SM 1 Douglas Albert Munro

2018-4-20 Munro

Of the 3,498 Medal of Honor recipients in American history, only one was from the U.S. Coast Guard: Signalman 1st Class Douglas Albert Munro. On this day 74 years ago, Munro sacrificed himself at the Matanikau River at Point Cruz in Guadalcanal, Solomon Islands, while saving hundreds of his fellow service members.

In recognition, Munro was posthumously awarded the Congressional Medal of Honor for his “extraordinary heroism and conspicuous gallantry in action above and beyond the call of duty.” Munro remains the only member of the Coast Guard to earn this distinction.

Born in Vancouver, British Columbia, Munro grew up in South Cle Elum, Washington. He enlisted in the Coast Guard in 1939. Upon hearing that the Coast Guard had been ordered to man transport vessels in the Pacific during World War II, Munro pleaded with his executive officer to allow him to transfer to this mission. He was eventually successful and was assigned to transport duty supporting Marine landings at Guadalcanal during the Solomon Islands campaign.

On Sept. 27, 1942, nearly 500 Marines were tasked with crossing the Matanikau River at Point Cruz at Guadalcanal. However, the Marines faced imminent danger at the hands of a larger and more heavily armed than anticipated Japanese force.

Munro volunteered to lead the evacuation mission as the Marines were pinned in a vulnerable position by advancing Japanese forces. Munro led a group of small boats charged with protecting 24 Higgins landing craft that were attempting to extract the Marines.

As machine gun fire from the land continued, Munro positioned his Coast Guard craft between the Japanese and the Higgins boats to provide cover for the evacuation. Armed with only two small guns on his plywood boat, Munro successfully held off the Japanese attack, enabling nearly 500 Marines, including 25 wounded, to escape.

As the last Marines were safely under way and while turning back to rescue a grounded Higgins boat, Munro was fatally wounded. Still thinking of those Marines he was charged to protect, his final words were: “Did they get off?”

Munro exemplified the honor, valor, and patriotism that United States Coast Guard service men and women display in defending our nation’s waters. In honoring Munro, we recognize the Coast Guard’s vital role in protecting America’s maritime security.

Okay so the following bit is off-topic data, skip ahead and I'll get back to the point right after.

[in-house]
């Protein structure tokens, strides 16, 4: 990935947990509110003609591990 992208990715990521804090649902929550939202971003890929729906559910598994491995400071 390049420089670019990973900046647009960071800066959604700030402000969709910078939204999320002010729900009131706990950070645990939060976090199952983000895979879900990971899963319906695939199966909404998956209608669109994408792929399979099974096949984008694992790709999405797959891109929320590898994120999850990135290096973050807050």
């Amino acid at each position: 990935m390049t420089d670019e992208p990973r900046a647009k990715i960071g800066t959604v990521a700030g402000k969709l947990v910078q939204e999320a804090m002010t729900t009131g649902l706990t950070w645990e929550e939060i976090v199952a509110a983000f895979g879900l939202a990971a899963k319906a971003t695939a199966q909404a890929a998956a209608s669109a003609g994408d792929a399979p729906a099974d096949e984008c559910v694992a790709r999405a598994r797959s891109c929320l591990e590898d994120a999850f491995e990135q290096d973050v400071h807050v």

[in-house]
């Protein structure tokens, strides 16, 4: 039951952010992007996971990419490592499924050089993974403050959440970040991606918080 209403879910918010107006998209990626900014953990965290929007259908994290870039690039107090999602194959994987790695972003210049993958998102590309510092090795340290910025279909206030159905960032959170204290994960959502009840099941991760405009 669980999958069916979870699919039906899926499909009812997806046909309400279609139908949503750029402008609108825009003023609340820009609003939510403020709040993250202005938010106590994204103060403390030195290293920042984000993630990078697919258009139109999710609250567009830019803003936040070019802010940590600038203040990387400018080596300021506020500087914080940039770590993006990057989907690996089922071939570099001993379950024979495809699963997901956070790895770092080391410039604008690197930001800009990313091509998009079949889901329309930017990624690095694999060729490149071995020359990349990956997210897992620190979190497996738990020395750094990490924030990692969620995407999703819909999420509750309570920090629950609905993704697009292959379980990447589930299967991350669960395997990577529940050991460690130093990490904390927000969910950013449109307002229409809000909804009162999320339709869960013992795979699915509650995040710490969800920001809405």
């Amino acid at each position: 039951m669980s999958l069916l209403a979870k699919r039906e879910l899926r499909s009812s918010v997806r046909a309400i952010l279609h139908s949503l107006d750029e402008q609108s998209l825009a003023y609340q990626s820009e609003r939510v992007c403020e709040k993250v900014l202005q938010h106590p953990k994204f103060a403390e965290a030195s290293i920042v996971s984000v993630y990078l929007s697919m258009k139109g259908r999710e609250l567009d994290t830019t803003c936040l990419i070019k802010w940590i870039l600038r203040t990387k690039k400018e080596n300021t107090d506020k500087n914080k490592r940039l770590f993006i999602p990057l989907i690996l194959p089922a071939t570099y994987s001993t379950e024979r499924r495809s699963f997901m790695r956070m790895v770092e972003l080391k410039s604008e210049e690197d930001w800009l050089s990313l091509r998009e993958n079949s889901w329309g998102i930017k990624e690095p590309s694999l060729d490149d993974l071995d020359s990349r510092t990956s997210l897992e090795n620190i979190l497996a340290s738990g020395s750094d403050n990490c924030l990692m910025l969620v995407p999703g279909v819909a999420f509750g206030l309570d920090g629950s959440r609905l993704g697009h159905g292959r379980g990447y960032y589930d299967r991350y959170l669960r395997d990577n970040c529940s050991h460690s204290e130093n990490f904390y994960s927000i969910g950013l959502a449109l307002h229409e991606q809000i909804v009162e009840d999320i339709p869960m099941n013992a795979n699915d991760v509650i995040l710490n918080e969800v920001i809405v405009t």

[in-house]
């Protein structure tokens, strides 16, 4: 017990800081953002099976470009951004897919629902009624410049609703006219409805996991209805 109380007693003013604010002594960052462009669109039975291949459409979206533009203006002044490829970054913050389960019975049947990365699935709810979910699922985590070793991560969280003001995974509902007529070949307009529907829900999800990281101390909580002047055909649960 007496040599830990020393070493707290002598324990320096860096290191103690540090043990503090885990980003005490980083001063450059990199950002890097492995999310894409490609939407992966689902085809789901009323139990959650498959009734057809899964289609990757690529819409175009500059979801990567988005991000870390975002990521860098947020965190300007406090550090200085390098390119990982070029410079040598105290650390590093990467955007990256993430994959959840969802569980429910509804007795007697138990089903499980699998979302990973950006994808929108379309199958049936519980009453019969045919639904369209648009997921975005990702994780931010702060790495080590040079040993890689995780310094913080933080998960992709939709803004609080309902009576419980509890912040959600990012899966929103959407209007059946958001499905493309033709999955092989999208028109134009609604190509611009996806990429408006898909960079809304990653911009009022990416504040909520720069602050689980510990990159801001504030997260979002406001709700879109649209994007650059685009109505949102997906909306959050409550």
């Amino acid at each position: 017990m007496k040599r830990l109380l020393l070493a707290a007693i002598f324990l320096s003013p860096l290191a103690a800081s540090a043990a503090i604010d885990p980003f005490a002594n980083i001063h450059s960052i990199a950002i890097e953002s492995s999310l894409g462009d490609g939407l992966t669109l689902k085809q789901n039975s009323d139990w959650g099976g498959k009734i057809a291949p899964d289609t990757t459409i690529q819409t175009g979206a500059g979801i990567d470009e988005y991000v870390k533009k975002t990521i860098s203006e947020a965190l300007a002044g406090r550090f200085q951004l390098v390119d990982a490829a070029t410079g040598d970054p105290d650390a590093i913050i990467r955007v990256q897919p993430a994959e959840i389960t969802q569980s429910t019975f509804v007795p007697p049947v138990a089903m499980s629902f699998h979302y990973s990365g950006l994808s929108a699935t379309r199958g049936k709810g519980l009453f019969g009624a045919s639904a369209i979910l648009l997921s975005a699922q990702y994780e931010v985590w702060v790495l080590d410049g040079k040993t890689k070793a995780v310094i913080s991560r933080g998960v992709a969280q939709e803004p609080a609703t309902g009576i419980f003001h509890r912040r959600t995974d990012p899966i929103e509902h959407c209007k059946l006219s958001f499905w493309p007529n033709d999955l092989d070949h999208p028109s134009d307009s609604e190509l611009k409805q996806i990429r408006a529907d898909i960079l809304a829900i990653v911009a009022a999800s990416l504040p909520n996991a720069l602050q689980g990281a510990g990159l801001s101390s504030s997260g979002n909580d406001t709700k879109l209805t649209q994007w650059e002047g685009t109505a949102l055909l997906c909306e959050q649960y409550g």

Munro embodied the Coast Guard’s motto, semper paratus (“always ready”), in his heroic, decisive actions in Guadalcanal. Recognizing the crucial security the Coast Guard provides our nation, Congress and the president should strive to ensure this sea service remains always ready.

We honor you, Douglas Munro.

(#Repost @the Daily Signal)

WAC Alyce Dixon

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Mrs. Dixon was working for the War Department’s secretarial pool at the newly constructed Pentagon in 1943 when she enlisted in the Women’s Auxiliary Army Corps, soon to be called the Women’s Army Corps.

She was initially limited to administrative assignments in Iowa and Texas. But in 1945, she joined the newly established 6888th Central Postal Directory Battalion. The battalion was the only unit of black WACs to serve overseas in World War II and was led by Charity Adams, one of the first black female commissioned officers in the war.

The Army was segregated, and Mrs. Dixon’s battalion — made up of more than 800 African American woman and posted in England and France — dined and was housed separately from other WACs.

The 6888th was tasked with sorting and distributing what she estimated were billions of backlogged letters and packages to soldiers — a pileup attributed to the disruption in delivery caused by the Battle of the Bulge.